“He would create some new programs that the rest of us haven’t thought of yet,” said Marshall A. Wolf, who worked with Kim at Brigham and Women’s Hospital.
John G. Meara, a professor of Global Health and Social Medicine, wrote in an email in January that he thinks Kim would likely have the “courage” to take a hard look at Harvard and make the difficult changes and decisions any large university might need.
Judging by their backgrounds and past interviews, some of the University’s 15 searchers might also prefer a president hailing from outside Harvard Yard. Some members of the search committee themselves lack educational or professional ties to the University.
For example, former Princeton president Shirley M. Tilghman and recent Corporation appointee and private equity mogul David M. Rubenstein joined Harvard’s highest governing body without attending or working at the University beforehand.
“I think if you’re as important to the country as Harvard is you probably need to take a look at whether you should only have Harvard graduates doing certain things,” Rubenstein said in a May 2017 interview. “Harvard has had a number of presidents, for example, who did not go to Harvard.”
“I’m not a Harvard graduate and I hope that they’ll think there’s a plus in that because I can bring to the table the perspective of somebody who didn’t go to Harvard,” he added.
Havard’s next president will inherit a bouquet of federal and legislative challenges, ranging from a Department of Justice probe into Harvard’s admissions practices to Republican legislation that could prevent the University from enforcing its penalties on single-gender social groups.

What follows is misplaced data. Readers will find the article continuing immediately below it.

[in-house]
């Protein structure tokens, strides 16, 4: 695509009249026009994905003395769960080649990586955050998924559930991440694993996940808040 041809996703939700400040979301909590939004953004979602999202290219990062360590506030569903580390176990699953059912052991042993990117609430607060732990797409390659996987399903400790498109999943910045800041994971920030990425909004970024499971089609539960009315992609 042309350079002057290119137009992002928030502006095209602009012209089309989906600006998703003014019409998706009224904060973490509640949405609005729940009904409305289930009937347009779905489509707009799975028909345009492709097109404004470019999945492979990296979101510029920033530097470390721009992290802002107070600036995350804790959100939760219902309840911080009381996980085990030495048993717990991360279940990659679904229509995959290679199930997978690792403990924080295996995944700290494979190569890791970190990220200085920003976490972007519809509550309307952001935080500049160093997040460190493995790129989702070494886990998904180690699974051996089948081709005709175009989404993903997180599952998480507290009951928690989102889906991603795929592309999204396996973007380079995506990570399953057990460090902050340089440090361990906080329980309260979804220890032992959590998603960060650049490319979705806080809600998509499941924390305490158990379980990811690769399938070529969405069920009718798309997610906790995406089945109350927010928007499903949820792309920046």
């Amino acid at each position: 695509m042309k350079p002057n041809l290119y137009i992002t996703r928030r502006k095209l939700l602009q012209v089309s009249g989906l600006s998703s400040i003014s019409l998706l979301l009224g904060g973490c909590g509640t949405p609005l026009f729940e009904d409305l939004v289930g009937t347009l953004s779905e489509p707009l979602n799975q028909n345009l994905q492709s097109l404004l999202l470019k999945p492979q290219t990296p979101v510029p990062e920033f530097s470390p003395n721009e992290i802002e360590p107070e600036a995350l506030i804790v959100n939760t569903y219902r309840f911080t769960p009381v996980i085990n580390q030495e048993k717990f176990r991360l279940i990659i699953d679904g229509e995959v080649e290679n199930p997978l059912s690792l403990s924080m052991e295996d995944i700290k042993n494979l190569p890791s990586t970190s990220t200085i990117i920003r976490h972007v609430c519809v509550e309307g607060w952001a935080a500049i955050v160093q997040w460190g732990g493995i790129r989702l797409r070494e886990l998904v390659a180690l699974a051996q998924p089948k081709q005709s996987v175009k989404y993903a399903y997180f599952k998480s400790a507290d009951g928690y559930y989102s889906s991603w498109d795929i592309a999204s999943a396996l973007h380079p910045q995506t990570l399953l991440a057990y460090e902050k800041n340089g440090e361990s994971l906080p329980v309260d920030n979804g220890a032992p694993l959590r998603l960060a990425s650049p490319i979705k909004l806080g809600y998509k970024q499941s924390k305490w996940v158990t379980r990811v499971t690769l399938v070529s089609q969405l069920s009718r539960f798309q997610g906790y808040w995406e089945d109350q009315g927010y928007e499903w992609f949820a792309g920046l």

Faust spent considerable time during the final year of her presidency in the role of congressional lobbyist, traveling to D.C. to meet with lawmakers like Speaker of the House Paul Ryan.
It seems likely Faust’s successor will need to do the same. Some experts say the national political climate means Harvard’s next president must be politically savvy and experienced at navigating the legislative process. An external candidate with government chops could better serve this role, some said.
“A lot of folks in the elite liberal circles just don’t understand how we can be in this situation and I don’t claim to fully understand why we are—I’m amazed by it as well,” said Rudy N. Brioché, a former director of the Harvard Kennedy School Alumni Organization. “Being able to engage it and navigate it requires someone who has a certain level of comfort with the government, with the policy-making process, and to be very much a part of that.”
While familiarity with the government might be helpful, the University’s next leader also has to be somebody whose understanding and reputation extend beyond the borders of the United States, some professors and alumni said. These criteria, too, may be more likely met by an external candidate, according to analysts.
Brioché said he wants a “globalist,” someone who has spent a lot of time in far-flung locales around the world.